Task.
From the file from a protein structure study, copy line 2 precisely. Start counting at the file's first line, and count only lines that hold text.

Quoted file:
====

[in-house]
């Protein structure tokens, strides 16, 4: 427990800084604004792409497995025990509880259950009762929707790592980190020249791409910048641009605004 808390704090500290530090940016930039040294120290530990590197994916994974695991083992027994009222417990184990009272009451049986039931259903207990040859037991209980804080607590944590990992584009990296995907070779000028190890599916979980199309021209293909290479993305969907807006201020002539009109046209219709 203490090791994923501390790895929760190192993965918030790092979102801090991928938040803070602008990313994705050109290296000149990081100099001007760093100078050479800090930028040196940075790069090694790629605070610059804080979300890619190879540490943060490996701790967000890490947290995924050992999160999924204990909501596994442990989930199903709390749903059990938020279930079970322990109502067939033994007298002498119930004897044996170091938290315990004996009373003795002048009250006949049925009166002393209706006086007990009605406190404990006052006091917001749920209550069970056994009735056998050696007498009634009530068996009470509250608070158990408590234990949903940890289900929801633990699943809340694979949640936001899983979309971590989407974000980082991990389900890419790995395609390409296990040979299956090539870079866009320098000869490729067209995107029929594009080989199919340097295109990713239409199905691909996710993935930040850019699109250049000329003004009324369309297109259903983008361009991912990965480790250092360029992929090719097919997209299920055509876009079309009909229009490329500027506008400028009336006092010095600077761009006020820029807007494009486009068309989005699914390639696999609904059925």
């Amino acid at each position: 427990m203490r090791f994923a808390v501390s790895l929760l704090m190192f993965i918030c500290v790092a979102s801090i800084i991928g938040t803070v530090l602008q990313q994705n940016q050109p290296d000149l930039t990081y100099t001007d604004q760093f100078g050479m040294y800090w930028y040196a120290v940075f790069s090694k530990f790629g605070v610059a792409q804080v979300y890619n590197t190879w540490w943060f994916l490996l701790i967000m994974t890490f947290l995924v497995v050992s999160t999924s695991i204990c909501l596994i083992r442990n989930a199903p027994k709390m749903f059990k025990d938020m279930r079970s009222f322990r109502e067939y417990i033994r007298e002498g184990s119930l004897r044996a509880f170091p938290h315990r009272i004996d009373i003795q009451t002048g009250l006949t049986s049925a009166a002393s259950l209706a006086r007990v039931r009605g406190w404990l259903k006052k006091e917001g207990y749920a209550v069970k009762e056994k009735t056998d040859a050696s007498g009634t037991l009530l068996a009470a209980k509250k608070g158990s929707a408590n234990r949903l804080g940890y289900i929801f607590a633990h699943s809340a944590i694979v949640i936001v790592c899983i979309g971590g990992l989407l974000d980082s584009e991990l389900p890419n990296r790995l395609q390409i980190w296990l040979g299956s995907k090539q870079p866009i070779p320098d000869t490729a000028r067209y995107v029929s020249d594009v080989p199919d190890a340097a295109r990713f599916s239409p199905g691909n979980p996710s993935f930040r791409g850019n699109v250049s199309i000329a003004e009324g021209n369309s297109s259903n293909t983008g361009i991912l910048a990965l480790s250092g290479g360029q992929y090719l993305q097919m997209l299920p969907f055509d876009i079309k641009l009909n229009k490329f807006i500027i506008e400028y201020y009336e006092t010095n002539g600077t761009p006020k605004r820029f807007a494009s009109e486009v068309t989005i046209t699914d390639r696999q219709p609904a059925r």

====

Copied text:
């Protein structure tokens, strides 16, 4: 427990800084604004792409497995025990509880259950009762929707790592980190020249791409910048641009605004 808390704090500290530090940016930039040294120290530990590197994916994974695991083992027994009222417990184990009272009451049986039931259903207990040859037991209980804080607590944590990992584009990296995907070779000028190890599916979980199309021209293909290479993305969907807006201020002539009109046209219709 203490090791994923501390790895929760190192993965918030790092979102801090991928938040803070602008990313994705050109290296000149990081100099001007760093100078050479800090930028040196940075790069090694790629605070610059804080979300890619190879540490943060490996701790967000890490947290995924050992999160999924204990909501596994442990989930199903709390749903059990938020279930079970322990109502067939033994007298002498119930004897044996170091938290315990004996009373003795002048009250006949049925009166002393209706006086007990009605406190404990006052006091917001749920209550069970056994009735056998050696007498009634009530068996009470509250608070158990408590234990949903940890289900929801633990699943809340694979949640936001899983979309971590989407974000980082991990389900890419790995395609390409296990040979299956090539870079866009320098000869490729067209995107029929594009080989199919340097295109990713239409199905691909996710993935930040850019699109250049000329003004009324369309297109259903983008361009991912990965480790250092360029992929090719097919997209299920055509876009079309009909229009490329500027506008400028009336006092010095600077761009006020820029807007494009486009068309989005699914390639696999609904059925």